It would be best if you kept a regimen even when your hair is in a protective style. Brown recommends shampooing your braids every two to three weeks, “use clarifying shampoo focusing on the roots to remove the dirt build-up from your scalp.” Just like our bodies need regular cleaning, it is the same for our scalp. If your scalp has high sebum production or product build-up, you can wash it once a week, and the best product to use is a clarifying shampoo. Brown stresses the importance of being “gentle on the scalp” when shampooing your braids, “trying not to disrupt your braids.” Wash your hair from scalp to end, with the movement going in a vertical angle, to prevent frizziness at the roots and for a protective style. 

If your stylist used extra hair/material in the braids or other protective style, use a deep conditioner after washing because the extra hair/material will soak up a lot of moisture from your real hair. With that being said, keeping your hair moisturized is very important. Spraying the style daily with a refreshing spray will also keep your hair hydrated.

4. Don’t scratch your scalp

If you’re experiencing itchiness, “avoid scratching the scalp with combs or finger nails because this can cause hair loss, or inflammation of the scalp,” warns Sophia Emmanuel, a trichologist and stylist at Crown Worthy Inc. Oils can help tend to the dryness or irritation you’re experiencing, but Emmanuel suggests avoiding applying heavy oils like castor directly to your scalp, “Heavy oils like these clog pores and encourage more dandruff by trapping dirt on the scalp.” Instead, Brown recommends using zinc, peppermint oil, tea tree oil, saw palmetto, burdock, nettle, ginger and Vitamin E. She uses these ingredients in her TRU-Balance Hair Care Scalp Care System due to their antiseptic properties that can help to remove bacteria and build-up.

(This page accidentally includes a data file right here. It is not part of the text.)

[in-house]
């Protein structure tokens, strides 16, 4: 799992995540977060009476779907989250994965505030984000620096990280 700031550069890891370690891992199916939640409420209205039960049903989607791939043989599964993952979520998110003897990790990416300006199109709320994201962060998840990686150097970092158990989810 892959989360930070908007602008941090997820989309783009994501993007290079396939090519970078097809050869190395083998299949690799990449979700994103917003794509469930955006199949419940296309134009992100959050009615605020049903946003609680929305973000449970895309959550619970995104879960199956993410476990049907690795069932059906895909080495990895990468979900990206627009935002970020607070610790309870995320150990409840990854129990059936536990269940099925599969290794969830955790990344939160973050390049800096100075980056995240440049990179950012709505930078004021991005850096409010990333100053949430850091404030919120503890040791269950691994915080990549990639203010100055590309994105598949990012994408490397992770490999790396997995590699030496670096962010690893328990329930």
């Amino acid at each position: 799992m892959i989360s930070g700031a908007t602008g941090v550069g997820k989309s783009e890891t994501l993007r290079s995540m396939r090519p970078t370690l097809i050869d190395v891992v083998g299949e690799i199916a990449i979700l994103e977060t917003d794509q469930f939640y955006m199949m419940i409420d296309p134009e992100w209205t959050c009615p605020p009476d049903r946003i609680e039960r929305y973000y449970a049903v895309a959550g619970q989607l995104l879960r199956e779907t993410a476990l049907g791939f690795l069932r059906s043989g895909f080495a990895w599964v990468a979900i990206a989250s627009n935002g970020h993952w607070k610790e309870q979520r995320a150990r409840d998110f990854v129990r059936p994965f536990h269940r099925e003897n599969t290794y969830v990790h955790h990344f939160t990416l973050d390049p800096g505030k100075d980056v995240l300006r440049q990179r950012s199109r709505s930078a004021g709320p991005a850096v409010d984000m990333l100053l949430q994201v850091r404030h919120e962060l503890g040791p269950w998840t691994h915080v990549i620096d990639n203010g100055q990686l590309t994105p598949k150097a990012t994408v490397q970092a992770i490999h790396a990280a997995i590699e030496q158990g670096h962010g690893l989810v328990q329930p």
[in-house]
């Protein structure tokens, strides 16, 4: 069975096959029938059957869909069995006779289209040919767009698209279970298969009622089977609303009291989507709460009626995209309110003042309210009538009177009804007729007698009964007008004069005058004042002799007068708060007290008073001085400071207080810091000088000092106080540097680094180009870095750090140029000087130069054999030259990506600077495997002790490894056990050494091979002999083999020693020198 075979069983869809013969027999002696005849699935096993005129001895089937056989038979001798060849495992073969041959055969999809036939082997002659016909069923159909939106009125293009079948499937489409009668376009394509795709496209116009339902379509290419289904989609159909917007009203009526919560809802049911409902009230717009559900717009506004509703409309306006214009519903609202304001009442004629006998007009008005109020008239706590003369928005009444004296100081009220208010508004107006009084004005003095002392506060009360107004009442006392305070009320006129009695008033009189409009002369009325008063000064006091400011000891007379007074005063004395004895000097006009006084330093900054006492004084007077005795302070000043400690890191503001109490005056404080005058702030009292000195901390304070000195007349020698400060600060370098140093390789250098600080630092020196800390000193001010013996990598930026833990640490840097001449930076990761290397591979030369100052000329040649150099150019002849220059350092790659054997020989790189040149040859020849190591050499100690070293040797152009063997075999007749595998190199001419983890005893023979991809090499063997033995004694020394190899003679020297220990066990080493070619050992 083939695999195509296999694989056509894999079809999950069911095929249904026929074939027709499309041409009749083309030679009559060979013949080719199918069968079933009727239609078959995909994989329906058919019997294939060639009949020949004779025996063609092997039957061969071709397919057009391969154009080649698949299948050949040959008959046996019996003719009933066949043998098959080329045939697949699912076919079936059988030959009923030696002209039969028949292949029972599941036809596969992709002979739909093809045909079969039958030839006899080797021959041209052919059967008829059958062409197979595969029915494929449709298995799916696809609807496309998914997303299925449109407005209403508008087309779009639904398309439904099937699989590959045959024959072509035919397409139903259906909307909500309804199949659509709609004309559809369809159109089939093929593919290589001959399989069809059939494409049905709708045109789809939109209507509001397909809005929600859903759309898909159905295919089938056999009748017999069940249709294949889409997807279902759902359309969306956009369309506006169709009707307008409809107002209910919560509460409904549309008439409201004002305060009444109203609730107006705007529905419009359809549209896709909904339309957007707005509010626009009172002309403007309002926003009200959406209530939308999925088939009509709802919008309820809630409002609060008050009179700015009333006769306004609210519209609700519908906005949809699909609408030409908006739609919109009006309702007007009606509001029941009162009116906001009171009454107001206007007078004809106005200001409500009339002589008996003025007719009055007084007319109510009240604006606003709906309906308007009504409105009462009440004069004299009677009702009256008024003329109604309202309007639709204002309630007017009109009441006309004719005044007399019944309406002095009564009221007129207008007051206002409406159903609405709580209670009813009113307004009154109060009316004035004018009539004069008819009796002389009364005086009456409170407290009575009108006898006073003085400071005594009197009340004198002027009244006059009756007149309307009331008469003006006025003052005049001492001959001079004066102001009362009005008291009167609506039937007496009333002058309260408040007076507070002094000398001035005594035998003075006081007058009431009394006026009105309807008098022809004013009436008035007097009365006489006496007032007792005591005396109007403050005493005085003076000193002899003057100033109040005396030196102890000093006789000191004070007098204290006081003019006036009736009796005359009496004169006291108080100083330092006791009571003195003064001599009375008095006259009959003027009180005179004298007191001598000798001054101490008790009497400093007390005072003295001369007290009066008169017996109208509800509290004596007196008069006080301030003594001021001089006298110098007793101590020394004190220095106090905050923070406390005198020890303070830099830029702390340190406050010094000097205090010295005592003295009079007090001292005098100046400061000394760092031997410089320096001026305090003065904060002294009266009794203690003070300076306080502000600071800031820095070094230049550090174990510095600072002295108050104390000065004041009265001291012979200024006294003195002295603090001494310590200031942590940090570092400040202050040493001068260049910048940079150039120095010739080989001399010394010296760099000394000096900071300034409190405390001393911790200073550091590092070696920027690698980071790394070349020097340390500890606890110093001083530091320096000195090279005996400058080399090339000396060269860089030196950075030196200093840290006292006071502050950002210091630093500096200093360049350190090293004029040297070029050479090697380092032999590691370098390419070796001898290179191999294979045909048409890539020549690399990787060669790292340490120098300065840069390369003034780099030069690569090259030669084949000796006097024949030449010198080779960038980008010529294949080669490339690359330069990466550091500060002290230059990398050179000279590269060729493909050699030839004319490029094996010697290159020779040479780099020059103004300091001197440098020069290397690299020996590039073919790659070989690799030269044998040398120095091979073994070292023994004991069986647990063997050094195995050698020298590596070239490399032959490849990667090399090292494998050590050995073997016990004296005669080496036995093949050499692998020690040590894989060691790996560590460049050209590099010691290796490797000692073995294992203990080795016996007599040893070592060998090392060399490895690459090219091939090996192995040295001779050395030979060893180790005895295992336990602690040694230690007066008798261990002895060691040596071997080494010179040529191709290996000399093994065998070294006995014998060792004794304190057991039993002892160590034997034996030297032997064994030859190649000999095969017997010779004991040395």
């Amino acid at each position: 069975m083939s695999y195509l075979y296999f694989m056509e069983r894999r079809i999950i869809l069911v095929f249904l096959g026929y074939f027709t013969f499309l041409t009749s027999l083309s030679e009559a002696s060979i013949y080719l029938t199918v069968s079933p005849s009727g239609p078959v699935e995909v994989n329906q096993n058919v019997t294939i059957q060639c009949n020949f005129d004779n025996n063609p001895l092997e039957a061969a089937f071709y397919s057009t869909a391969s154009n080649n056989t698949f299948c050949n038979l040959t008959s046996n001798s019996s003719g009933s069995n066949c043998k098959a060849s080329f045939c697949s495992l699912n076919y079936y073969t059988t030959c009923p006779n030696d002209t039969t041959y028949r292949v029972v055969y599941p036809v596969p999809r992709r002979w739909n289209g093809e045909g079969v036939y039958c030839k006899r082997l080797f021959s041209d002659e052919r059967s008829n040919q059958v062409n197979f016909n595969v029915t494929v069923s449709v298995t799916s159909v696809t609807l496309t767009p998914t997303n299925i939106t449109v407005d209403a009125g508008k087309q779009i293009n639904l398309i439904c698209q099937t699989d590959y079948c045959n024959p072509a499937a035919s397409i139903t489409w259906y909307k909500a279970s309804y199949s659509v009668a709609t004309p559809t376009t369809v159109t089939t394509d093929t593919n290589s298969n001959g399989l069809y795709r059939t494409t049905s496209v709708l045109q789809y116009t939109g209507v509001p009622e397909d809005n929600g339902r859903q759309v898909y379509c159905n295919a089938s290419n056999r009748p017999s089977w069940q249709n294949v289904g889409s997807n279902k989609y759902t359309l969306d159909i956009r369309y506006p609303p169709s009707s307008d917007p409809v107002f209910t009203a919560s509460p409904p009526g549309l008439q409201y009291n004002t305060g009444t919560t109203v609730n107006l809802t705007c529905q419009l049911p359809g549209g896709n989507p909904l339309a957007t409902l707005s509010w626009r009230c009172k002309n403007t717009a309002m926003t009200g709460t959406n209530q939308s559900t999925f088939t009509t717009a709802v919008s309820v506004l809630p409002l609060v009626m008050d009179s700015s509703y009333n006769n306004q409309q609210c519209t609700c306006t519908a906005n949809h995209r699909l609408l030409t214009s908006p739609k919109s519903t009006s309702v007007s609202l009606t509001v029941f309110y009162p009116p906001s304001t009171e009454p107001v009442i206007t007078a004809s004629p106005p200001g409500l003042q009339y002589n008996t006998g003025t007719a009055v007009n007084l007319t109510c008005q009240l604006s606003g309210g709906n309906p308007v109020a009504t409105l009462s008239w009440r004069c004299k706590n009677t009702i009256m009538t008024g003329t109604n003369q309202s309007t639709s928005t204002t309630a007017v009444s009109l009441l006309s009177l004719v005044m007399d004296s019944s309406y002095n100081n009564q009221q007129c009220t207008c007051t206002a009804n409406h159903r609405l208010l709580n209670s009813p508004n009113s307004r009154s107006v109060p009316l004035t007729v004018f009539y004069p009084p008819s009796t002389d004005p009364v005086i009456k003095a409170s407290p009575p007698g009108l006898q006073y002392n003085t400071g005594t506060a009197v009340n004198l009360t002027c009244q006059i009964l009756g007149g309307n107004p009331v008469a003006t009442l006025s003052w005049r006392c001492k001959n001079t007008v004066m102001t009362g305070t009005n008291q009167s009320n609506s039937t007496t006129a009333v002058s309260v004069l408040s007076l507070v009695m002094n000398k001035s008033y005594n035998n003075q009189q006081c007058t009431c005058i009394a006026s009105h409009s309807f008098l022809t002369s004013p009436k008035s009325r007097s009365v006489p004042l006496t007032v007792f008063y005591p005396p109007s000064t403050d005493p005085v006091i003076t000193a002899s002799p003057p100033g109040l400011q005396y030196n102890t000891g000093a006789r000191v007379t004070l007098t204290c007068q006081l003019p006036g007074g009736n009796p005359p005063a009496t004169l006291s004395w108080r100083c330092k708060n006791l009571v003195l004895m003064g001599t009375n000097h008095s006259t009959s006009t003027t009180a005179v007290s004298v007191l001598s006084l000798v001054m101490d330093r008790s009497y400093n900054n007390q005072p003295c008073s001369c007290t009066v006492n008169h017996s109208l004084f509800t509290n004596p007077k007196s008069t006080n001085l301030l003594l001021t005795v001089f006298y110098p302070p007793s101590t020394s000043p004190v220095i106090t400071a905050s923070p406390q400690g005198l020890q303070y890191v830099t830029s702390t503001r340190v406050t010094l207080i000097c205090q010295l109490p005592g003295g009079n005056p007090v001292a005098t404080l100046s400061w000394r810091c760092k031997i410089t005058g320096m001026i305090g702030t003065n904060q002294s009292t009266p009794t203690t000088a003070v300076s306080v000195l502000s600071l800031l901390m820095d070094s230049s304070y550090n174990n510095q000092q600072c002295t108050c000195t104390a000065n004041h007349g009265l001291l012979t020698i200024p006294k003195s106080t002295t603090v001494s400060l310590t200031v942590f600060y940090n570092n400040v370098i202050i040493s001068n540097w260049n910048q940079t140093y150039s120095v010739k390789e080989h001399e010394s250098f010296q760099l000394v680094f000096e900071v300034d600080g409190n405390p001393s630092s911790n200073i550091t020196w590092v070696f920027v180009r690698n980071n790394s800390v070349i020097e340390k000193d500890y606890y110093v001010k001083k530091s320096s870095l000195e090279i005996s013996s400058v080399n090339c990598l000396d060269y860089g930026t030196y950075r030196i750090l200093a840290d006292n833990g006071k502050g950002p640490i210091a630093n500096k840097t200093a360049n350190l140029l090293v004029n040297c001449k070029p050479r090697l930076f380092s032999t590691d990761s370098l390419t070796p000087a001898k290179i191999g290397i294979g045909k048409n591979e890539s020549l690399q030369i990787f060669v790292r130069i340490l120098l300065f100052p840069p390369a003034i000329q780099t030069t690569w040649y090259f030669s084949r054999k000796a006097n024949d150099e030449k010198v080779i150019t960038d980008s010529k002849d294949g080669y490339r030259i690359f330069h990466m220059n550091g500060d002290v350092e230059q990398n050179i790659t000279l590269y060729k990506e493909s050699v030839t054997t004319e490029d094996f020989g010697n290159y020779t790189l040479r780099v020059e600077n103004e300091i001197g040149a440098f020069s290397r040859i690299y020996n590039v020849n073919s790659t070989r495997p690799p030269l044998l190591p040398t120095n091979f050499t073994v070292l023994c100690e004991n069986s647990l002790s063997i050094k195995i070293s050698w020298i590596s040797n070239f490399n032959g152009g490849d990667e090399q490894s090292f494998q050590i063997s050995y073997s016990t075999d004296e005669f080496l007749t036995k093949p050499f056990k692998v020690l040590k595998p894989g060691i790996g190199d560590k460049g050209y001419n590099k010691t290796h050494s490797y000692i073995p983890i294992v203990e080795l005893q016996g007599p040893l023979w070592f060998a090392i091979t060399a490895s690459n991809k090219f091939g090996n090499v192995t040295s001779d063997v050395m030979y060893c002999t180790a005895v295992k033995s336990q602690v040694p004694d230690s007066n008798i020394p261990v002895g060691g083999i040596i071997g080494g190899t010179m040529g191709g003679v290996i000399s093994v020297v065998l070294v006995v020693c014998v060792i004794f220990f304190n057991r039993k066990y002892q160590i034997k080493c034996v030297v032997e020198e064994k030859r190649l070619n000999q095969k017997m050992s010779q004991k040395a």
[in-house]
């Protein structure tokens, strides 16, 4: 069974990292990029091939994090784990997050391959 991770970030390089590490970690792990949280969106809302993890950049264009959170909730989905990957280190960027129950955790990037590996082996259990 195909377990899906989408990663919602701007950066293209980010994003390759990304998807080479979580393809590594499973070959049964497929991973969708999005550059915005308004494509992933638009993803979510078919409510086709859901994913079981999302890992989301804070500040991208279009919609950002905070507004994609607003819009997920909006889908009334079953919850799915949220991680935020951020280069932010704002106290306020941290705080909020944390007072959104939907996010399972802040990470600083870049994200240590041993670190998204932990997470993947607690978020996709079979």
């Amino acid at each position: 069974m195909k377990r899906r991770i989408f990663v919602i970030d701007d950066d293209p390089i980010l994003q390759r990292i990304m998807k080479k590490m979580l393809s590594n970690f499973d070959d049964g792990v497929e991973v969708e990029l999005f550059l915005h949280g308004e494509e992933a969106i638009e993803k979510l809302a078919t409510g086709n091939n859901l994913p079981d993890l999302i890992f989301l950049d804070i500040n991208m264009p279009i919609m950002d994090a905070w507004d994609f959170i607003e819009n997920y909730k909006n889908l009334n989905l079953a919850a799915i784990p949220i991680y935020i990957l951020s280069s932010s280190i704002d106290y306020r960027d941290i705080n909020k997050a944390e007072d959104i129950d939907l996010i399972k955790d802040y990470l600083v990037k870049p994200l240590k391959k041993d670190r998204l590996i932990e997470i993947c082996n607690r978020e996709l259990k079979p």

5. Limit protective styling

Remember, even if your hair looks great, keeping your braids in for too long is a big no-no. Try not to wear your protective style for longer than two months, as shedding hair begins to accumulate, and you will need to get rid of it, as it can add extra stress on your hair due to the added weight. By the time you take the braids out, you will have accumulated a lot of shedded hair strands that couldn’t fall out due to the protective style. 

Once you remove all your braids/twists, or other protective style, detangle in small sections. If you are not careful, many shedded strands may create friction with the other strands or loop around them causing them to break. Create as much slip as possible when detangling. Follow up with washing, conditioning, and moisturizing and wait a few days or more before installing new braids or a protective style to avoid your scalp from getting irritated.

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What are your best tips to protect your scalp when wearing protective styles? Please share them with us in the comments!

Verna Meachum

Verna Meachum is an informational blogger who aims to empower others with tools to restore, maintain healthy locks, and celebrate the hair they were born with.